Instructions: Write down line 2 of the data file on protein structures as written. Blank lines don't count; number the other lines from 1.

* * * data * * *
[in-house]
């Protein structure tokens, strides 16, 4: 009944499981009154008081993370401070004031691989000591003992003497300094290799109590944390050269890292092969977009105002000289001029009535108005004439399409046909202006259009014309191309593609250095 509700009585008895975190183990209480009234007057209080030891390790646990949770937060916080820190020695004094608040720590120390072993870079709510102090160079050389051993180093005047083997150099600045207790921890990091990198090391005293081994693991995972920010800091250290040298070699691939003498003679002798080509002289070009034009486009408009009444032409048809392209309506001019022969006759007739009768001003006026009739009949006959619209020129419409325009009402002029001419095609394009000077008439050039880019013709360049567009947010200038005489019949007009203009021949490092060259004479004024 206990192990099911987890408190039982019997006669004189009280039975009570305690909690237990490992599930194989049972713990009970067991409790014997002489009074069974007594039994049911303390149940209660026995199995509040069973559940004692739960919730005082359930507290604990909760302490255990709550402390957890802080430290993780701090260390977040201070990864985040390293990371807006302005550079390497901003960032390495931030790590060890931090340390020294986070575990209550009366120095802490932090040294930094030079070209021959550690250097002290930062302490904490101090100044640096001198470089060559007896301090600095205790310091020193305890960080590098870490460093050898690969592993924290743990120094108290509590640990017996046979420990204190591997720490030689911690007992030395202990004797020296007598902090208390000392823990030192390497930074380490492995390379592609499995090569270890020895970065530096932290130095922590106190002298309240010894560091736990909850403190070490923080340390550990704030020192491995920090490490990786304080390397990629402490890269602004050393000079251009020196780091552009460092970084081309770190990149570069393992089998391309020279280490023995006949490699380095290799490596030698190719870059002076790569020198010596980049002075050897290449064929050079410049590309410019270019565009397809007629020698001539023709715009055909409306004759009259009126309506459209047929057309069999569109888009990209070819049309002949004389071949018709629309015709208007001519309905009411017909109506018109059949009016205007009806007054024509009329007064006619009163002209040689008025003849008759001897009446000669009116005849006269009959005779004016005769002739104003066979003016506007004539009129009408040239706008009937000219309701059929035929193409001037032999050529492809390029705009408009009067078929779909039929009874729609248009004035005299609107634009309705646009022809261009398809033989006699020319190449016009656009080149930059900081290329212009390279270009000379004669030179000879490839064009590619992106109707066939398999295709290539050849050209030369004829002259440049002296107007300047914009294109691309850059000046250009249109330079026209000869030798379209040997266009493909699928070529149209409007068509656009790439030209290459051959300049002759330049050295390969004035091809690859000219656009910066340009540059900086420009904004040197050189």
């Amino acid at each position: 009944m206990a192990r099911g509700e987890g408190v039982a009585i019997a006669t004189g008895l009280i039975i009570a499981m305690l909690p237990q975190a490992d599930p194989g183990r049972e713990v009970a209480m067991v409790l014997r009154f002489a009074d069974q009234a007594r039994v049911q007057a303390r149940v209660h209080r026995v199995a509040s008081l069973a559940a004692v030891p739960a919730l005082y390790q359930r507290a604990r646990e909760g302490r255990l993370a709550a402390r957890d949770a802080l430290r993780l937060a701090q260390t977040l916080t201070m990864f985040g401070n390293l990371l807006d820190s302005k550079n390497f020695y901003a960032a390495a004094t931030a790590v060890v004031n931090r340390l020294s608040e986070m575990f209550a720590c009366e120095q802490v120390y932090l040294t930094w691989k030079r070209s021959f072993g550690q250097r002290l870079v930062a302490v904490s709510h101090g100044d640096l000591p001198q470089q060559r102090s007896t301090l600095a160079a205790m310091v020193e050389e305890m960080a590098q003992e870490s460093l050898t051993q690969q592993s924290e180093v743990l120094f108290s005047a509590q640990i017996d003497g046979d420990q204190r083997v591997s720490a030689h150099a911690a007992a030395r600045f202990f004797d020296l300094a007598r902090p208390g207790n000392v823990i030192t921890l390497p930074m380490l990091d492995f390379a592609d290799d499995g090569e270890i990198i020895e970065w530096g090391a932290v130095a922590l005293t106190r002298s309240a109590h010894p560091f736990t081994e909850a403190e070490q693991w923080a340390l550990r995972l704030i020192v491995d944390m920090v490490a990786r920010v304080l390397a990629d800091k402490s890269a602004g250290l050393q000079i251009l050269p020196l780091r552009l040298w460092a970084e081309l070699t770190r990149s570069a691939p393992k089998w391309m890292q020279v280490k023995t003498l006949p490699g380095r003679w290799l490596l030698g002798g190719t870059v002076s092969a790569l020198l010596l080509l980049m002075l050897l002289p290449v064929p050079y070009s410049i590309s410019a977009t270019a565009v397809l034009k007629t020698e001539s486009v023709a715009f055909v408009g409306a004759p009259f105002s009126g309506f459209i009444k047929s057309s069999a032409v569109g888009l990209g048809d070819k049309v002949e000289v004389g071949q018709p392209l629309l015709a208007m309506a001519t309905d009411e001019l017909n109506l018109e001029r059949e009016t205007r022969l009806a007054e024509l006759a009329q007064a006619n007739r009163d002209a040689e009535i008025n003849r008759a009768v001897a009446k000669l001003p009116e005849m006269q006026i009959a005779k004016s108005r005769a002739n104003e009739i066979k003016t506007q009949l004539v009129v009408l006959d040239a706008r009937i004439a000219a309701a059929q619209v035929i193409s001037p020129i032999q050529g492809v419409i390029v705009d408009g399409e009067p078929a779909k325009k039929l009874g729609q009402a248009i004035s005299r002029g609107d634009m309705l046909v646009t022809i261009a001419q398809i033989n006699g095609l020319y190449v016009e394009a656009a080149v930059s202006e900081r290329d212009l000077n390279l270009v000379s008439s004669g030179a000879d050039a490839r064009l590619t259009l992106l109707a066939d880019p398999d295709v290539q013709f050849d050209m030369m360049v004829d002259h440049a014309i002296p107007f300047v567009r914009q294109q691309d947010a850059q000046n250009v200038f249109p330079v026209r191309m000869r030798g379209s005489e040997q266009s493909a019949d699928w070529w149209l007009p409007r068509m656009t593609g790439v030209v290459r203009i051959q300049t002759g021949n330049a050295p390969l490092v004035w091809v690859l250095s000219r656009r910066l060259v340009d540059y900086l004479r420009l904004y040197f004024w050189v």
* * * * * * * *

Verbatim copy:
């Protein structure tokens, strides 16, 4: 009944499981009154008081993370401070004031691989000591003992003497300094290799109590944390050269890292092969977009105002000289001029009535108005004439399409046909202006259009014309191309593609250095 509700009585008895975190183990209480009234007057209080030891390790646990949770937060916080820190020695004094608040720590120390072993870079709510102090160079050389051993180093005047083997150099600045207790921890990091990198090391005293081994693991995972920010800091250290040298070699691939003498003679002798080509002289070009034009486009408009009444032409048809392209309506001019022969006759007739009768001003006026009739009949006959619209020129419409325009009402002029001419095609394009000077008439050039880019013709360049567009947010200038005489019949007009203009021949490092060259004479004024 206990192990099911987890408190039982019997006669004189009280039975009570305690909690237990490992599930194989049972713990009970067991409790014997002489009074069974007594039994049911303390149940209660026995199995509040069973559940004692739960919730005082359930507290604990909760302490255990709550402390957890802080430290993780701090260390977040201070990864985040390293990371807006302005550079390497901003960032390495931030790590060890931090340390020294986070575990209550009366120095802490932090040294930094030079070209021959550690250097002290930062302490904490101090100044640096001198470089060559007896301090600095205790310091020193305890960080590098870490460093050898690969592993924290743990120094108290509590640990017996046979420990204190591997720490030689911690007992030395202990004797020296007598902090208390000392823990030192390497930074380490492995390379592609499995090569270890020895970065530096932290130095922590106190002298309240010894560091736990909850403190070490923080340390550990704030020192491995920090490490990786304080390397990629402490890269602004050393000079251009020196780091552009460092970084081309770190990149570069393992089998391309020279280490023995006949490699380095290799490596030698190719870059002076790569020198010596980049002075050897290449064929050079410049590309410019270019565009397809007629020698001539023709715009055909409306004759009259009126309506459209047929057309069999569109888009990209070819049309002949004389071949018709629309015709208007001519309905009411017909109506018109059949009016205007009806007054024509009329007064006619009163002209040689008025003849008759001897009446000669009116005849006269009959005779004016005769002739104003066979003016506007004539009129009408040239706008009937000219309701059929035929193409001037032999050529492809390029705009408009009067078929779909039929009874729609248009004035005299609107634009309705646009022809261009398809033989006699020319190449016009656009080149930059900081290329212009390279270009000379004669030179000879490839064009590619992106109707066939398999295709290539050849050209030369004829002259440049002296107007300047914009294109691309850059000046250009249109330079026209000869030798379209040997266009493909699928070529149209409007068509656009790439030209290459051959300049002759330049050295390969004035091809690859000219656009910066340009540059900086420009904004040197050189």